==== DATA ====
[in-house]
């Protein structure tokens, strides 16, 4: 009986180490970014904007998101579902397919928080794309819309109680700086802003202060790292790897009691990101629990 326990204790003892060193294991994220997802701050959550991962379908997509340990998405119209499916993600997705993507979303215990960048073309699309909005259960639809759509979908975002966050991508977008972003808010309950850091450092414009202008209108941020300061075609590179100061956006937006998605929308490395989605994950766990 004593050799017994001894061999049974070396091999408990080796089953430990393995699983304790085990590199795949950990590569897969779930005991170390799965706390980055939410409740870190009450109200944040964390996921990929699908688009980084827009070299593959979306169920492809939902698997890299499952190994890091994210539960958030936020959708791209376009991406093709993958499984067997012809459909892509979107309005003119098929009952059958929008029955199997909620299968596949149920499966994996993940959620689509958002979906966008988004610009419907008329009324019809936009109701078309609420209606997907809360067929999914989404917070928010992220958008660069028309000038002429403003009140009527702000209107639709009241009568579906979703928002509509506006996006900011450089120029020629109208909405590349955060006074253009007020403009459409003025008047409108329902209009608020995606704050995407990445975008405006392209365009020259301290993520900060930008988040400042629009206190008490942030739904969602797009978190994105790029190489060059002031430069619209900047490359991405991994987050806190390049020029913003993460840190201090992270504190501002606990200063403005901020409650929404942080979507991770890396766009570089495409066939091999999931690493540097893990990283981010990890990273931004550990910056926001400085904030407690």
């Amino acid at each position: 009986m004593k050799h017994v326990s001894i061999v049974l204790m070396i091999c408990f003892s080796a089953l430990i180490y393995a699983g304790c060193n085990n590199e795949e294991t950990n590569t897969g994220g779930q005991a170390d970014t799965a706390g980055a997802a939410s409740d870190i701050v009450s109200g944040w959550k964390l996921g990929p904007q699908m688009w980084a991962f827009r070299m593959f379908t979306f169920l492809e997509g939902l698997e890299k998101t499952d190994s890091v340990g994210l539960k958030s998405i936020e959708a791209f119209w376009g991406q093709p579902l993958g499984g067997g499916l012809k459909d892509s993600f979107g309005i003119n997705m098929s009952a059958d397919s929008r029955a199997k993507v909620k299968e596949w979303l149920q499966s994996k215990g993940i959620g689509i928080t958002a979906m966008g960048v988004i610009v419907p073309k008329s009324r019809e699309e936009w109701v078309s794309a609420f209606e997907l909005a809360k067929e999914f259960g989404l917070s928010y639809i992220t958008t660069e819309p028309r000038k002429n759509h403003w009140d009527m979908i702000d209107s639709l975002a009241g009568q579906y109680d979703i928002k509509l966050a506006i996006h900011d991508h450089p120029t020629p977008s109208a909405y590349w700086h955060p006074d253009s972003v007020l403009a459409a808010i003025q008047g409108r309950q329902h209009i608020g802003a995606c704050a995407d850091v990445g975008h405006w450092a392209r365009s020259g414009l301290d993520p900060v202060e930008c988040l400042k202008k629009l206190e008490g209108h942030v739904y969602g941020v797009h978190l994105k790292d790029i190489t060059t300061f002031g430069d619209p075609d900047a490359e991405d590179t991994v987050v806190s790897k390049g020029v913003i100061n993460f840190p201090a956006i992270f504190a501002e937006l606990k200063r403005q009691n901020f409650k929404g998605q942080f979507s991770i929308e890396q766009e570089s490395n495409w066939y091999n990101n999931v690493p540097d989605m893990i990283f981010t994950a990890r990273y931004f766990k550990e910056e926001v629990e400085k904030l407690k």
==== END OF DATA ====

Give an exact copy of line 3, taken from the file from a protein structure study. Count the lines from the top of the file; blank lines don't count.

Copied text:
């Amino acid at each position: 009986m004593k050799h017994v326990s001894i061999v049974l204790m070396i091999c408990f003892s080796a089953l430990i180490y393995a699983g304790c060193n085990n590199e795949e294991t950990n590569t897969g994220g779930q005991a170390d970014t799965a706390g980055a997802a939410s409740d870190i701050v009450s109200g944040w959550k964390l996921g990929p904007q699908m688009w980084a991962f827009r070299m593959f379908t979306f169920l492809e997509g939902l698997e890299k998101t499952d190994s890091v340990g994210l539960k958030s998405i936020e959708a791209f119209w376009g991406q093709p579902l993958g499984g067997g499916l012809k459909d892509s993600f979107g309005i003119n997705m098929s009952a059958d397919s929008r029955a199997k993507v909620k299968e596949w979303l149920q499966s994996k215990g993940i959620g689509i928080t958002a979906m966008g960048v988004i610009v419907p073309k008329s009324r019809e699309e936009w109701v078309s794309a609420f209606e997907l909005a809360k067929e999914f259960g989404l917070s928010y639809i992220t958008t660069e819309p028309r000038k002429n759509h403003w009140d009527m979908i702000d209107s639709l975002a009241g009568q579906y109680d979703i928002k509509l966050a506006i996006h900011d991508h450089p120029t020629p977008s109208a909405y590349w700086h955060p006074d253009s972003v007020l403009a459409a808010i003025q008047g409108r309950q329902h209009i608020g802003a995606c704050a995407d850091v990445g975008h405006w450092a392209r365009s020259g414009l301290d993520p900060v202060e930008c988040l400042k202008k629009l206190e008490g209108h942030v739904y969602g941020v797009h978190l994105k790292d790029i190489t060059t300061f002031g430069d619209p075609d900047a490359e991405d590179t991994v987050v806190s790897k390049g020029v913003i100061n993460f840190p201090a956006i992270f504190a501002e937006l606990k200063r403005q009691n901020f409650k929404g998605q942080f979507s991770i929308e890396q766009e570089s490395n495409w066939y091999n990101n999931v690493p540097d989605m893990i990283f981010t994950a990890r990273y931004f766990k550990e910056e926001v629990e400085k904030l407690k």